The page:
McDonald’s – still embarrassing US after all these years

We are all fans of McDonald’s.  Sure, go ahead, claim that you are not.  You can argue that it’s not a real burger.  But we don’t go to McDonald’s for real burgers.  We make those at home on the grill.  We go for the two all beef patties, special sauce, lettuce cheese, pickles, onions, on a sesame seed bun.

Our children go for the ketchup.  They use the french fries as their vehicle, as a means to an end, a tool to harvest the ketchup.

Go ahead, say you don’t like McDonald’s.  Forget about those greasy sausage bisquits.  The deep fried McNuggets with sweet and sour sauce.  The ease in knowing what to order.  The joy of having some change left in your pocket after filling your belly.  We like it.  We’re American.  We’re German.  We’re Turks.  We eat at McDonald’s.  The whole world eats at McDonald’s.  “Each day 22 million customers buy food in 11,000 of its outlets in 52 countries.”,9171,970470-1,00.html

Sometimes we boycott.  We diet.  We say we aren’t going to do it.  But those fries keep calling us back.  Well, as much as no one who knows me will ever believe I am saying this, ENOUGH IS ENOUGH ALREADY!

I recently ate at McDonald’s in Kavaklidere, a hipster neighborhood located in the heart of Ankara, Turkey.  It wasn’t my first time eating at a Turkish McDonald’s.  I had been before, ordering the cheeseburger, small fry, and small Coke – the kid’s meal without the toy.  This time was different.  I wanted, nay, I needed my Big Mac.  So I ordered just that.

"Menű 1" - the Big Mac Meal

I was thoroughly disgusted, embarrassed to be American at the sight of my sandwich.  It came out quickly.  It was hot alright.  It had all the right ingredients.  But there was one big difference from my American burger.  It was served in a Styrofoam container!  I could have died.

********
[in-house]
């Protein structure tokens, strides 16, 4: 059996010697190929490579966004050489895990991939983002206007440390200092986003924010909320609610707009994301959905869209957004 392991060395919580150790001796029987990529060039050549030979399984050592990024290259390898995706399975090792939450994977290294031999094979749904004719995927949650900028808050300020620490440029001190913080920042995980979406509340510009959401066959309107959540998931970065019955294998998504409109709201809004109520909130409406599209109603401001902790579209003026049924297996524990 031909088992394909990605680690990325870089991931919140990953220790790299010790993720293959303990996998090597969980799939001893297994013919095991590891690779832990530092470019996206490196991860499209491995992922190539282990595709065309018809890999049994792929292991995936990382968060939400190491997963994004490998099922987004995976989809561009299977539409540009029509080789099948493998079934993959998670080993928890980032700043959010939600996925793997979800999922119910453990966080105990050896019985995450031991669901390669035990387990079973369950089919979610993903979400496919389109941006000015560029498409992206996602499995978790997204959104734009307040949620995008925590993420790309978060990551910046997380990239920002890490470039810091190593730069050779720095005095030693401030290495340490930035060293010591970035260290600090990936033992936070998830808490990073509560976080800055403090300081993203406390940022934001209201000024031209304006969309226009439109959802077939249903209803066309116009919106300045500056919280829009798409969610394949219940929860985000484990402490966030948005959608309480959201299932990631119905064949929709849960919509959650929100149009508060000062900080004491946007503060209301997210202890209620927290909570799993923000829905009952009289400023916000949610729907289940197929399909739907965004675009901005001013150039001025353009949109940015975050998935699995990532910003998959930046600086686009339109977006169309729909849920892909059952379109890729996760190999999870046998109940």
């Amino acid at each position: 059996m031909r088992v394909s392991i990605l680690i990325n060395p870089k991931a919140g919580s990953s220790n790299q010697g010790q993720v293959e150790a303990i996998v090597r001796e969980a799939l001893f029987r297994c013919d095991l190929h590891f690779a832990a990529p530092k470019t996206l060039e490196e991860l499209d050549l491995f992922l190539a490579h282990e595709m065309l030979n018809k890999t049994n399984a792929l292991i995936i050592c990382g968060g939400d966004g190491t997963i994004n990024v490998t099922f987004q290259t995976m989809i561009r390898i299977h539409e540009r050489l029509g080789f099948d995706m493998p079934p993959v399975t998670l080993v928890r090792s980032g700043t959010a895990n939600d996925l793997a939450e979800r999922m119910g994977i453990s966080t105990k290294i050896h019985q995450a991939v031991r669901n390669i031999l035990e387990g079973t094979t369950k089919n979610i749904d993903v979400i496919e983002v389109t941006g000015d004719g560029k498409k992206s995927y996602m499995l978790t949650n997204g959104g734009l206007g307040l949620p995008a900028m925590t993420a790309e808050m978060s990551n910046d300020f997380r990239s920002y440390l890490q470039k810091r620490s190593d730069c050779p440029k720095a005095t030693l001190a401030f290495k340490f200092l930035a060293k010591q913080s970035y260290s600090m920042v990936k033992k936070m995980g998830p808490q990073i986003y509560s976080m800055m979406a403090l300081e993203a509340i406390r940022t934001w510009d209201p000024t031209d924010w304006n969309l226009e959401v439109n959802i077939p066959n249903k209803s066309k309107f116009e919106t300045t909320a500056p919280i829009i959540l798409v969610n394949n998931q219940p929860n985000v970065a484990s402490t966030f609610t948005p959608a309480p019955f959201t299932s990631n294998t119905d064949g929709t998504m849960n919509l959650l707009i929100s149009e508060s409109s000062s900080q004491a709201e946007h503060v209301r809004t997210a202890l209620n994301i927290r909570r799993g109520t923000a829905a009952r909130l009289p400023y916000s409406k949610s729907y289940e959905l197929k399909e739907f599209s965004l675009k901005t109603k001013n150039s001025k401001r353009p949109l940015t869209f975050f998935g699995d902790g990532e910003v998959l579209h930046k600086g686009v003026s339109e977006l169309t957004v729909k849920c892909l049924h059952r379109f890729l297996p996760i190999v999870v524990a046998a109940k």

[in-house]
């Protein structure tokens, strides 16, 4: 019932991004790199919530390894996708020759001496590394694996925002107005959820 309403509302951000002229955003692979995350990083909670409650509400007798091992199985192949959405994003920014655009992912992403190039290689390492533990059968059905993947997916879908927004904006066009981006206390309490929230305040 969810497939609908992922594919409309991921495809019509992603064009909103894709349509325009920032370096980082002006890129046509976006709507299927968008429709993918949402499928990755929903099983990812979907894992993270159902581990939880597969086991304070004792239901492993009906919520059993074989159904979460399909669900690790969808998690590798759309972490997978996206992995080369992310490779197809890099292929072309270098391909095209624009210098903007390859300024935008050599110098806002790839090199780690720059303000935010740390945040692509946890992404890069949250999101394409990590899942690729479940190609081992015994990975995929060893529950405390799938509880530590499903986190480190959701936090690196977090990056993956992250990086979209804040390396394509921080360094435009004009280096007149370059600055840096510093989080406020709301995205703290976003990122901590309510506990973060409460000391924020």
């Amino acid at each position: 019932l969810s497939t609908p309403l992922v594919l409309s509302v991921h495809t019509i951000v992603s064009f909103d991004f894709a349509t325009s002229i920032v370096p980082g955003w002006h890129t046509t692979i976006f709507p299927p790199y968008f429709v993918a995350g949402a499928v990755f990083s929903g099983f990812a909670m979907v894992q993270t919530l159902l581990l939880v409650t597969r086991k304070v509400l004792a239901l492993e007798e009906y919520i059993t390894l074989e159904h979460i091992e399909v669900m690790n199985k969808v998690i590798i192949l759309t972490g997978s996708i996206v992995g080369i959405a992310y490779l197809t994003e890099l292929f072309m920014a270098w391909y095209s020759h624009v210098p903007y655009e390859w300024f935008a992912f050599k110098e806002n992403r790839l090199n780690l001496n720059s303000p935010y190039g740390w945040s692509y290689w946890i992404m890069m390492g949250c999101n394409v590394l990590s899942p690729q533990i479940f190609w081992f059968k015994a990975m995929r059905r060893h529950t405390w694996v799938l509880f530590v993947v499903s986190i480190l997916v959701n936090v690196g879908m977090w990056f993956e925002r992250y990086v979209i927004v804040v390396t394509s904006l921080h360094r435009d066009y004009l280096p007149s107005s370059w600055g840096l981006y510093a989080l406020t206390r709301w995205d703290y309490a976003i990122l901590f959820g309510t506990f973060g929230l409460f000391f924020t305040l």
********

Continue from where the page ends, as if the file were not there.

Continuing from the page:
Just two weeks ago, Time Magazine reported that “(a)n estimated 30% of the food is wrapped in polystyrene packages, which means that McDonald’s customers toss out more than 45 million lbs. of so-called clamshell boxes and other polystyrene waste each year.”,9171,970470-1,00.html

In 1987, twenty-three years ago, Richard M. Kessel, executive director of the New York State Consumer Protection Board, wrote to the corporation’s chairman, Fred L. Turner stating that McDonald’s could perform ”a great service to the state of New York” if it would ”discontinue Styrofoam packaging and instead expand its use of paper products made from recycled material.”

Three years later, “(o)n August 1, 1990, the McDonald’s Corporation and Environmental Defense Fund joined forces in a unique collaboration:  the nation’s largest fast-food chain and a leading environmental advocacy group teamed up to conserve resources and cut waste.  This fledgling partnership with a leading brand grew into one of Environmental Defense’s core programs.”